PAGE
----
Murtha Blasts Pentagon For Trying To Pressure Congress Regarding Supplemental

Murtha Blasts Pentagon For Trying To Pressure Congress Regarding Supplemental
April 18th, 2007  
Team Infidel

Topic: Murtha Blasts Pentagon For Trying To Pressure Congress Regarding Supplemental

Murtha Blasts Pentagon For Trying To Pressure Congress Regarding Supplemental
Defense Daily
April 18, 2007
By Jen DiMascio
A day before the President and leading lawmakers were scheduled to discuss the fiscal year 2007 emergency supplemental spending bill, the chairman of the House Appropriations defense subcommittee (HAC-D) said the Pentagon is trying to pressure Congress.
The House and the Senate have each passed versions of the measure to fund military operations in Iraq and elsewhere, but both contain provisions that would sent time lines for withdrawing troops from Iraq. President Bush has threatened to veto any bill with such timetable.
Each side is accusing the other of causing a delay to the final bill's passage that could begin to impact the Army, but disagreement remains about when the clock begins to tick and the extent to which the service will suffer.
At issue during yesterday's hearing was an Army announcement about the impact of a delay to the supplemental. The statement also outlined the Pentagon's intent to shift funding that would prevent the Army from running out of funds since the supplemental was not passed.
According to the April 16 memo from the Army secretary to members of Congress, the Pentagon plans to ask Congress for the approval to reprogram $1.6 billion from Navy and Air Force personnel accounts to pay for Army operating expenses and outles the potential consequences of a failure to pass the supplemental.
Rep. Norm Dicks (D-Wash.) asked why the statement came out before the reprogramming action was approved. Reprogramming notices are typically approved by Pentagon Comptroller Tina Jonas, forwarded to the congressional defense committees and quietly approved, denied or amended. If they are approved, they are publicly posted on a Pentagon web site.
"This is not a secret," Army Vice Chief of Staff Gen. Richard Cody said of the statement.
According to Cody, the Army went through similar machinations last year before the supplemental spending measure for FY'06 was approved. He added that the release was not circulated to pressure Congress.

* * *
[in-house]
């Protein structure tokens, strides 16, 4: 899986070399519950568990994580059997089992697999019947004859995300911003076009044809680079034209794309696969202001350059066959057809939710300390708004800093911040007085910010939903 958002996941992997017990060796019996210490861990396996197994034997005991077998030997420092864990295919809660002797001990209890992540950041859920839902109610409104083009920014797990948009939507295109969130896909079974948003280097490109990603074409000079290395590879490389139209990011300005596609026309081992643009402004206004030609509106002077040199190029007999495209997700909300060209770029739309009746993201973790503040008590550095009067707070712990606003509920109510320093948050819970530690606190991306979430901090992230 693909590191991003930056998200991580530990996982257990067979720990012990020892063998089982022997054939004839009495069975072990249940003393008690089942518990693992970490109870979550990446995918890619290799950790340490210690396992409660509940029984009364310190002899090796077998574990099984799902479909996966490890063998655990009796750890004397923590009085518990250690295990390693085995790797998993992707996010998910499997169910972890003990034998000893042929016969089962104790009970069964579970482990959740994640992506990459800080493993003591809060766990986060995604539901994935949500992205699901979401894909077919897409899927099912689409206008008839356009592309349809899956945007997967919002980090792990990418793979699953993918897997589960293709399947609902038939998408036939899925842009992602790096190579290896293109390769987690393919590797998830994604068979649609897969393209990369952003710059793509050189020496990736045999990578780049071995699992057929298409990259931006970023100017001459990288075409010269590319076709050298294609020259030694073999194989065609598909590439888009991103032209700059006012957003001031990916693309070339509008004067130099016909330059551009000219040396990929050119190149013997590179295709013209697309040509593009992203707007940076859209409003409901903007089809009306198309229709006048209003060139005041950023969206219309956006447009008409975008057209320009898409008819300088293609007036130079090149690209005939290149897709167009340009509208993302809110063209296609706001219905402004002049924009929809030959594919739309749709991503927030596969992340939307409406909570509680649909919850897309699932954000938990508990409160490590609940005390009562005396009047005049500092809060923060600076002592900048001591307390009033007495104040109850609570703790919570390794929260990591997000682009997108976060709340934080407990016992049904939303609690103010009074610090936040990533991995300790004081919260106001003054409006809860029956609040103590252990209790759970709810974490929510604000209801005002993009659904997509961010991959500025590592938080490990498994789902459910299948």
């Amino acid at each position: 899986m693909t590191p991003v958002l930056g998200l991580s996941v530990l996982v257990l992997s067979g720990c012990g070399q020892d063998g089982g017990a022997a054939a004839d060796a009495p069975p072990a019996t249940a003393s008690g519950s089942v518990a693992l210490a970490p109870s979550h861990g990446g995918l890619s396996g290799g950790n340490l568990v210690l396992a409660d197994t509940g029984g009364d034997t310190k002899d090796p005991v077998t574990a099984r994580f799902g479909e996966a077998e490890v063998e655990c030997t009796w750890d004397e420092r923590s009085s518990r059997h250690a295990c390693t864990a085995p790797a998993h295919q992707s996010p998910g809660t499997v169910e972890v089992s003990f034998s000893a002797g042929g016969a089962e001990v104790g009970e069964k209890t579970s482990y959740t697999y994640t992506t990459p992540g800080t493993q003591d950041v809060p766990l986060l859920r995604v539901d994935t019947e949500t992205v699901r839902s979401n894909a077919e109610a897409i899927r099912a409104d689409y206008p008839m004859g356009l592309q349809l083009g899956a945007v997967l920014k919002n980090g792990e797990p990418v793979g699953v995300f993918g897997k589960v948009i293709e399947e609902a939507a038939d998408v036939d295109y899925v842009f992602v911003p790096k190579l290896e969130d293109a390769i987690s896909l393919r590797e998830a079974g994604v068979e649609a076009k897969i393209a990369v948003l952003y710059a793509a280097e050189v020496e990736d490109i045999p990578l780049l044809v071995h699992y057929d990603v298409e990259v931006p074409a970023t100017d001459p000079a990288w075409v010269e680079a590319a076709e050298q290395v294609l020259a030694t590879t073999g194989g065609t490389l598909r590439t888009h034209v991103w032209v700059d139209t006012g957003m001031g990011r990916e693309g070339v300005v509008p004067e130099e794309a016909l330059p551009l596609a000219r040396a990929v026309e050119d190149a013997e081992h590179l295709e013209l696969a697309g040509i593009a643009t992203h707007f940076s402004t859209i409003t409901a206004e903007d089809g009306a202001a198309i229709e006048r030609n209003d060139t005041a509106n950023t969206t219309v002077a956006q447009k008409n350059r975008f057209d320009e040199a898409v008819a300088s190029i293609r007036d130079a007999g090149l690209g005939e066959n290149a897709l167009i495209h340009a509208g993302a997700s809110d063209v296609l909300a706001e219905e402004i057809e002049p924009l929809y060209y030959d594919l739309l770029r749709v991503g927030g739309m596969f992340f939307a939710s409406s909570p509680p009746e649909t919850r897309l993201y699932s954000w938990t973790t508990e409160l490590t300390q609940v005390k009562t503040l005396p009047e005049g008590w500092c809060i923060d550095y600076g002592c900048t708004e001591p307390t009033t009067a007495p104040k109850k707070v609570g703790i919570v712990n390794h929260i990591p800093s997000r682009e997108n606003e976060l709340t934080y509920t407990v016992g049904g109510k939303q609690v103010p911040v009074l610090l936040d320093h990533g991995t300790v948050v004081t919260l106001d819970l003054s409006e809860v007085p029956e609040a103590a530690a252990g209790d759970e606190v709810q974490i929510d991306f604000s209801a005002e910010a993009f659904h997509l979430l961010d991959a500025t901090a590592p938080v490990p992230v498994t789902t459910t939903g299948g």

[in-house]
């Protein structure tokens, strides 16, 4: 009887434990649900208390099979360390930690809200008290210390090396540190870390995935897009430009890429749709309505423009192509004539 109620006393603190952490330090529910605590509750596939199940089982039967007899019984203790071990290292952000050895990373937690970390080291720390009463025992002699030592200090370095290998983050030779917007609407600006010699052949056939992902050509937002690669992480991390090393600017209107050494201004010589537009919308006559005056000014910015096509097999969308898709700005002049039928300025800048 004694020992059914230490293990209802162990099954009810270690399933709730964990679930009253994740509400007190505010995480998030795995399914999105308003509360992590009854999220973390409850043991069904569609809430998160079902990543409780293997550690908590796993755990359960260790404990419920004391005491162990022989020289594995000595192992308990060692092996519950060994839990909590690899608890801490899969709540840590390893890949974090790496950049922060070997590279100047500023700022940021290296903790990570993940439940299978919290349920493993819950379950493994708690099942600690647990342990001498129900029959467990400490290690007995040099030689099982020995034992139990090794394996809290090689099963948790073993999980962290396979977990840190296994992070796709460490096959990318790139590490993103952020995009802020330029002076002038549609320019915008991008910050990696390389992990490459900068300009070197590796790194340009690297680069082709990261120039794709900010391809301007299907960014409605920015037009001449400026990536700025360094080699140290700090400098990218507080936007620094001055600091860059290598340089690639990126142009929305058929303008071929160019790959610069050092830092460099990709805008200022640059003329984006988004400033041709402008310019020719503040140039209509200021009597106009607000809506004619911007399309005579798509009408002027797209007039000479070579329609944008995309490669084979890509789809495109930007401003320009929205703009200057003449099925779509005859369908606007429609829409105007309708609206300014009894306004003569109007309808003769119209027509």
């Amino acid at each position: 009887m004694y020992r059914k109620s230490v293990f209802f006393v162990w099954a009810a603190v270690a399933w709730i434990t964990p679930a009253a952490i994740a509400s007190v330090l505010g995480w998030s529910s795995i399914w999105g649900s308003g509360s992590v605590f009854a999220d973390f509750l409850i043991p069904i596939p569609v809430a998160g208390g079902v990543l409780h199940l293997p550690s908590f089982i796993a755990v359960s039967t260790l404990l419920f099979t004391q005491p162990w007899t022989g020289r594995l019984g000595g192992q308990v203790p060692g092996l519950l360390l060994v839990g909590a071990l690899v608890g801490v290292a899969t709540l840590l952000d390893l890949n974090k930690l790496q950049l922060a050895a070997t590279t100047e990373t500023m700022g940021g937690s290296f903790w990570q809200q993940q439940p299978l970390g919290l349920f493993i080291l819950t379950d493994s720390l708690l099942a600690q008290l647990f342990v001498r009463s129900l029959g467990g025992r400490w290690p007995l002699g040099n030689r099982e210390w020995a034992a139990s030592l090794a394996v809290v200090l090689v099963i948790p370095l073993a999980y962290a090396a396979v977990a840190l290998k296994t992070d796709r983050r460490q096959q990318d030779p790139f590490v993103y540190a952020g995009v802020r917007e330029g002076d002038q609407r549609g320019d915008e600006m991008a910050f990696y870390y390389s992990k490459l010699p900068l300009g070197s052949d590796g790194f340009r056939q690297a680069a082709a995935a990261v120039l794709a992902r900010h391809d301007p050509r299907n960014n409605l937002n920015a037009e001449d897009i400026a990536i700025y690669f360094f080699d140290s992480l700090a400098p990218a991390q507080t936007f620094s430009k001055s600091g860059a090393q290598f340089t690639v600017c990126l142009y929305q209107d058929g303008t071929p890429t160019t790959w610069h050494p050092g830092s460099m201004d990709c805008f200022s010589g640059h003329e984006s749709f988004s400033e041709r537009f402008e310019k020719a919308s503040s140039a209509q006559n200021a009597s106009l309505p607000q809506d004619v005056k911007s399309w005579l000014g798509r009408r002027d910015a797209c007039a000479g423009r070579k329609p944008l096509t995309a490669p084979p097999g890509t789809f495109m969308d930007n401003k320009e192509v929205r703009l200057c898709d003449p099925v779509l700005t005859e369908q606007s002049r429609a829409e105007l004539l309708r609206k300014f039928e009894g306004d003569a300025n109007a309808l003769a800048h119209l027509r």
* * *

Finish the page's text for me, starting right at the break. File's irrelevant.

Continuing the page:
Cody told reporters after the hearing that the Army has less than $12.7 billion left for the war. The service is spending about $6.1 billion to $6.2 billion per month on the fight, he said.
During the hearing, HAC-D Chairman Rep. John Murtha (D-Pa.) said the public nature of the Pentagon's unapproved reprogramming request "gets under my nerves" and argued the statement was sent to pressure Congress.
"It's just irritating," Murtha said, adding that the subcommittee has responded to the needs of the military in the past. He added that the Army is not going to be in "dire straits" until June.
His statements typified the ongoing exchange between Republicans and Democrats on the issue of when the supplemental needs to pass.
The Army has outlined a chain of events beginning April 15 that would require the service to shift funding and begin cutbacks in order to prevent it from violating the anti- deficiency act.
Republicans have used that time line to urge Congress to send the president a "clean bill" that does not include a schedule for redeploying troops stationed in Iraq.
On March 28 and April 2, the Congressional Research Service issued a memo and a report saying the Army could sustain operations until June or the start of July by temporarily shifting procurement funding and using money in its baseline budget not needed until the end of the year.
On April 2, Senate Majority Leader Harry Reid (D-Nev.) cited the CRS report as evidence that the nonpartisan congressional think tank disagreed with the Army.
"This study confirms that the President is once again attempting to mislead the public and create an artificial atmosphere of anxiety. He is using scare tactics to defeat bipartisan legislation that would change course in Iraq," Reid said in a statement. "After waiting months for this administration to send us its funding requests, both houses of Congress worked quickly to pass the emergency supplemental bill for our troops. Congress has acted in good faith and will send the President a conference report for his signature well ahead of the July 2007 date CRS identified."
But the truth may lie somewhere in between the rhetoric of the administration and of congressional Democrats.
CRS's April 2 report walked a fine line, noting that the July date was not fixed and that the Army might cut costs ahead of time.
"The Army may very well decide that it must slow down its operations before money would run out by, for example, limiting facility maintenance and repairs, slowing equipment overhauls, limiting travel and meetings, and perhaps, slowing down training," said the CRS report.
But according to Sen. Ben Nelson, a moderate Democrat from Nebraska who does not actively support including dates for Iraq troop withdraws, that is not the essential question.
"They can always move accounts around to cover their costs, the question is whether you want to force that to happen if you can get something done in a more timely manner," Nelson said yesterday.
Even if the Army won't run out of money as quickly as people might think, "We shouldn't be holding back getting it done until the last minute unless we can avoid doing that," Nelson said.
Reid told reporters yesterday the Senate hopes to forward a bill to the President next week. The Senate has appointed conferees; the House expects to appoint them today, according to both committees.

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